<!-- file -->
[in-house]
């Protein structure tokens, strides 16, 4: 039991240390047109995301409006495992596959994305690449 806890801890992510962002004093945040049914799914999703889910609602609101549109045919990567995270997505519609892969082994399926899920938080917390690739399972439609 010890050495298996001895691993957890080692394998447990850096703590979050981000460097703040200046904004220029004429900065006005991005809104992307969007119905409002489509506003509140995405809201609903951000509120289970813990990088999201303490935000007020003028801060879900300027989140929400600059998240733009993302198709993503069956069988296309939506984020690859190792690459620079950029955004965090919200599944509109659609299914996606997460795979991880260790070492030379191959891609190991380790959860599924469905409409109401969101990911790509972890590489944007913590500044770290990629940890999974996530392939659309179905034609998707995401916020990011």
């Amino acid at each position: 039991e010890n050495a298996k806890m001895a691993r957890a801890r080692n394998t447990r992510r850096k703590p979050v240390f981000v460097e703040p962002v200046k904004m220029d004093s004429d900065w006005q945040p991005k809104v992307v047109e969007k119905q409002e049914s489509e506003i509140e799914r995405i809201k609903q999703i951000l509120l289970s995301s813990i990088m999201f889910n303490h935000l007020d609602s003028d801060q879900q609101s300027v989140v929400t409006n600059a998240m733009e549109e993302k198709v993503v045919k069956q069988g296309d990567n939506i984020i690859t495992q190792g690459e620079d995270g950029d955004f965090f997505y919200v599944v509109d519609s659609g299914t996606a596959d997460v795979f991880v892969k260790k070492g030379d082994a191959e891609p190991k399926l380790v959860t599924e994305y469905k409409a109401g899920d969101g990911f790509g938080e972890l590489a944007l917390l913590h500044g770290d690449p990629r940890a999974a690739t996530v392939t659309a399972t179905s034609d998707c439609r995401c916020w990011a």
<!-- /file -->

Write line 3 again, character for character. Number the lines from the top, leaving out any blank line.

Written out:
């Amino acid at each position: 039991e010890n050495a298996k806890m001895a691993r957890a801890r080692n394998t447990r992510r850096k703590p979050v240390f981000v460097e703040p962002v200046k904004m220029d004093s004429d900065w006005q945040p991005k809104v992307v047109e969007k119905q409002e049914s489509e506003i509140e799914r995405i809201k609903q999703i951000l509120l289970s995301s813990i990088m999201f889910n303490h935000l007020d609602s003028d801060q879900q609101s300027v989140v929400t409006n600059a998240m733009e549109e993302k198709v993503v045919k069956q069988g296309d990567n939506i984020i690859t495992q190792g690459e620079d995270g950029d955004f965090f997505y919200v599944v509109d519609s659609g299914t996606a596959d997460v795979f991880v892969k260790k070492g030379d082994a191959e891609p190991k399926l380790v959860t599924e994305y469905k409409a109401g899920d969101g990911f790509g938080e972890l590489a944007l917390l913590h500044g770290d690449p990629r940890a999974a690739t996530v392939t659309a399972t179905s034609d998707c439609r995401c916020w990011a």